Winter certainly changes the landscape, even down to the landscape of our skin. Cold weather, biting winds, and dry heat from furnaces can leave skin lacking its usual luster. For many of us, winter skin can be more than just red rosy cheeks, but also dryness of the hands, face and feet. Winter skin issues can range from the moderate tight, dry, flaky feeling to more severe symptoms like cracking and splitting of skin or eczema (when the skin actually becomes inflamed). It’s not just the chilly weather that has this drying effect, but also the heaters we have on indoors, regardless of what type of heat you have. Thankfully, Health and Wholeness has started carrying a wonderful line of organic beauty products by Neal's Yard Remedies to help save your skin this season. Try a free sample next time you're in the studio, or place an order on your own! There are also some simple nutrition tips that can combat winter’s attack on skin, so don’t write irritated skin off as just another chilling reality! With the proper nutrition, you can have skin as healthy and soft as a summer breeze, regardless of the weather. Eliminate Allergens: Many reactions to a food allergy or intolerance aren’t only digestive, but can also show up on your skin. If you’re suffering with severe skin conditions or eczema, it may be helpful to eliminate common food allergens like gluten, wheat, dairy, and soy for a while to see if symptoms improve. Water: While it may seem obvious to start with water, proper hydration is the first place to begin breathing some life back into dry skin. Although the general recommendation for water intake is about 32 ounces a day, this amount varies from person to person, especially if you are active. The best way to determine your hydration status is to look at your urine (clear or light yellow means you are getting enough water, dark yellow means you’re lacking). If you find you don’t want cold water when it’s cold out, heat it up and put sliced lemon in it, keep it room temperature, or sip on herbal tea throughout the day. Omega-3’s: An essential fatty acid deficiency is a common cause of dry skin, so be sure to get a daily dose through fatty fish and chia, flax, hemp, or pumpkin seeds. *Note: "When the skin is dry, it means there is a relative imbalance or deficiency of fats, especially compared to the levels of carbohydrates in the diet...patients who suffer from dry skin are thin and have been eating a low-fat diet. They are also often hypoglycemic and crave sugar. Thus they are eating a diet that is high in carbohydrates but deficient in good quality fat. By changing the ratio, so that more calories come from fats than carbohydrates, the body produces more water for the cells. In addition, the body will now have more fatty acids available for our oil-producing glands, which are our natural moisturizers. Good fats include butter, lard, coconut oil, olive oil and small amounts of flax oil." - Excerpt from Weston A. Price Foundation. Read the entire article here! Opt for Some Orange, Yellow, and Green: Stock up on veggies like carrots, sweet potatoes, pumpkin, kale, and spinach for their rich vitamin A content. Vitamin A is a potent antioxidant that helps protect skin from free radicals in addition to playing a role in the synthesis of new skin cells. And don’t forget to cook those veggies up with some organic coconut oil to help you absorb that Vitamin A! Broccoli to Bananas: A deficiency in vitamin B6 can show through dry skin and cracked corners of the mouth, as B6 is needed to keep skin healthy. This bold B vitamin can be found in foods like avocado, banana, broccoli, bok choy, sweet potato, and grapes. Nuts for Niacin: Nuts provide a good source of niacin- especially pine nuts, macadamia, and almonds. A niacin deficiency can contribute to eczema, or itchy, dry, red skin. Niacin can also be found in crimini and shiitake mushrooms as well as asparagus. Citrus: Once again, citrus fruits provide a serious source of skin-assisting vitamin C, which is found in skin cells and also provides skin-protecting antioxidants. Add a few of these foods to your daily diet: Lemons, oranges, kiwi, papaya, broccoli, and bell peppers. Health and Wholeness is a multifaceted fitness and wellness business serving Arlington and Alexandria, Virginia, featuring: Private and Semi-Private Personal Training, Circuit and Mat Pilates classes, Muscle Activation Techniques, Fitness Boot Camps, Nutrition Consultations and Food Sensitivity Testing, Acupuncture, Massage, Wellness Coaching, Infrared Sauna, Ionic Foot Soaks and more.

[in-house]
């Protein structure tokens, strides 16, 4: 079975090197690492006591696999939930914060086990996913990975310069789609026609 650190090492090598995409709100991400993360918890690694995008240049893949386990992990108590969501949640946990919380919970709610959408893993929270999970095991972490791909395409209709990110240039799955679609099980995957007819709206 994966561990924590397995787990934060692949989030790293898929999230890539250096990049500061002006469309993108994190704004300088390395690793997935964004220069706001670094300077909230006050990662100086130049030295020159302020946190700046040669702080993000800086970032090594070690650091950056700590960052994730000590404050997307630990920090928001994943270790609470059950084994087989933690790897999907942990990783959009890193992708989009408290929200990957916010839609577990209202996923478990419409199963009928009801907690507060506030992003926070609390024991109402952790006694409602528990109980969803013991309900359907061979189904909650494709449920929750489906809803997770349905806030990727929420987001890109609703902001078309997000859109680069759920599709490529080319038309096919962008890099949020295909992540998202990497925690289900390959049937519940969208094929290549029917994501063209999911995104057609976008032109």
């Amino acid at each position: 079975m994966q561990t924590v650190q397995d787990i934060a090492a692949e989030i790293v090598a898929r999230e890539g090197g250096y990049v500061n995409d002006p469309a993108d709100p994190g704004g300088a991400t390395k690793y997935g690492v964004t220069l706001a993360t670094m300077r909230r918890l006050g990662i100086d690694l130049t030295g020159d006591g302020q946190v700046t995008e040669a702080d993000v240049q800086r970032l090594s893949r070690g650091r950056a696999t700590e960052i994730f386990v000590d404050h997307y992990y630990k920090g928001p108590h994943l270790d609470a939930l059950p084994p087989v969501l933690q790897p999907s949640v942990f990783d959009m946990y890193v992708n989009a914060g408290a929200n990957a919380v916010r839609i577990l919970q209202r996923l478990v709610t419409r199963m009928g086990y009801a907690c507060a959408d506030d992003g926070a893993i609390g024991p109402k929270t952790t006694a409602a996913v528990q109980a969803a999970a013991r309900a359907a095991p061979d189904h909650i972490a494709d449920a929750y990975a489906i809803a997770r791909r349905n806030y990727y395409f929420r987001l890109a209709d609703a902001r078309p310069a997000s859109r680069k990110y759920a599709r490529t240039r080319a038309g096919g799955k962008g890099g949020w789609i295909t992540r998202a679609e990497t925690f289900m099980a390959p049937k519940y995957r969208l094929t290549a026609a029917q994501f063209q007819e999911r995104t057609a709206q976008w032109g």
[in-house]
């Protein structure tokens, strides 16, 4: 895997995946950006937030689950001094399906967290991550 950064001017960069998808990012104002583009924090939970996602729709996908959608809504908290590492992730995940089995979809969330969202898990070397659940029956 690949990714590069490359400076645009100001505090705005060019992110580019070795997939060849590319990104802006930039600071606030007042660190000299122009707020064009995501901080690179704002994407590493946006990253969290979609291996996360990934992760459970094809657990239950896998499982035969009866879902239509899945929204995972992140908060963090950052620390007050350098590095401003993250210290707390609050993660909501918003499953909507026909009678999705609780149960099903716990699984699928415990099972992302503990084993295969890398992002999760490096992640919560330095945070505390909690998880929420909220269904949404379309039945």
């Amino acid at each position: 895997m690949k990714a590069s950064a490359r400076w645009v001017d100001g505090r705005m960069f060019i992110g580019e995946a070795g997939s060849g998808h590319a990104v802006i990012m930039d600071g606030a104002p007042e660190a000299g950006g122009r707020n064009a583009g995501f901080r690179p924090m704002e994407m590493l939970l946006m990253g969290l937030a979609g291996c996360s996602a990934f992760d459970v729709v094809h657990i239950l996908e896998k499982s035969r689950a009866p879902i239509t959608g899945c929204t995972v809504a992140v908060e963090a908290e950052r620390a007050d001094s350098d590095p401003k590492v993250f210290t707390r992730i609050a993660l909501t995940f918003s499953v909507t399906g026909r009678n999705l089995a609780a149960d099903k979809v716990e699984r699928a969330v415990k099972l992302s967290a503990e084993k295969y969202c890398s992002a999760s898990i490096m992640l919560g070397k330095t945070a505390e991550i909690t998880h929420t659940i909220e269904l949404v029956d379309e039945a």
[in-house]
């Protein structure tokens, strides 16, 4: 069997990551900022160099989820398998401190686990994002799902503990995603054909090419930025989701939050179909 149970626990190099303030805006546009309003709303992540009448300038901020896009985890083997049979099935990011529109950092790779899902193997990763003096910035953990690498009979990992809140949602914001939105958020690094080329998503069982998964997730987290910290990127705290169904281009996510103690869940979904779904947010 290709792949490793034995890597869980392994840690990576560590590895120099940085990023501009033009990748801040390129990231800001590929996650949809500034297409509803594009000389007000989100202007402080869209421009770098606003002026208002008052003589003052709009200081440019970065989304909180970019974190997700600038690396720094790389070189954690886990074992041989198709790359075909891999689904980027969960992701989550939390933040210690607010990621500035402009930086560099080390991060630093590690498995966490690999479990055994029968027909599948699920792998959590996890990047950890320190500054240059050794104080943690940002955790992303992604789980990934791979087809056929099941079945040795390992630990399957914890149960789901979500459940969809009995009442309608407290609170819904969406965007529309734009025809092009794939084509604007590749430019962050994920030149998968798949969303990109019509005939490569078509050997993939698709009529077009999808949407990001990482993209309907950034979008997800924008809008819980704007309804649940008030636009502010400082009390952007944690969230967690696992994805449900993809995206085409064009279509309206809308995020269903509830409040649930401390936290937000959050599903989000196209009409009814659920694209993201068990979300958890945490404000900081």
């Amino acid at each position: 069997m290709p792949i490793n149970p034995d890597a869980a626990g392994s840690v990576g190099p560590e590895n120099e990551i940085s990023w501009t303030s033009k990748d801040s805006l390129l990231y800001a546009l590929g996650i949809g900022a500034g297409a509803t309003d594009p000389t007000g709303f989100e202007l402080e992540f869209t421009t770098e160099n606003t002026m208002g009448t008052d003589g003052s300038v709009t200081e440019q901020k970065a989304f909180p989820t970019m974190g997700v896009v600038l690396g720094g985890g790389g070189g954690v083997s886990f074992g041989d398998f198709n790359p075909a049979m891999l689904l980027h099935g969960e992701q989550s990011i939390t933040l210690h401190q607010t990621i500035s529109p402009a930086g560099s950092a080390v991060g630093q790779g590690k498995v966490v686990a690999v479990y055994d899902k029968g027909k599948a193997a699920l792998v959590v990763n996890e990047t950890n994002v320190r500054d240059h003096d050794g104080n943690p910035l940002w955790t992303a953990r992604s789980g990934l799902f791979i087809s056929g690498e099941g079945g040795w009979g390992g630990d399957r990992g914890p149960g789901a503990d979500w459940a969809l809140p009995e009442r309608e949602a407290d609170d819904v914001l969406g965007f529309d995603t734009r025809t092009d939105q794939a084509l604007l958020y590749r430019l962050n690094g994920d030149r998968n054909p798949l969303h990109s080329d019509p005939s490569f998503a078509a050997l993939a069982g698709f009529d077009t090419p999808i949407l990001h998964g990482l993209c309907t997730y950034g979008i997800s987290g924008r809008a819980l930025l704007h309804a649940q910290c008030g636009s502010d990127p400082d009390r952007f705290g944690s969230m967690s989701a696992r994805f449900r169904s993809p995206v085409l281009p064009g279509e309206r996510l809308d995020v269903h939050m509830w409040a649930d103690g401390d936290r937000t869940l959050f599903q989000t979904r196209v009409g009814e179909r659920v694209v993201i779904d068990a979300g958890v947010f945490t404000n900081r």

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Going the Extra "Yard" with Neal's Yard Remedies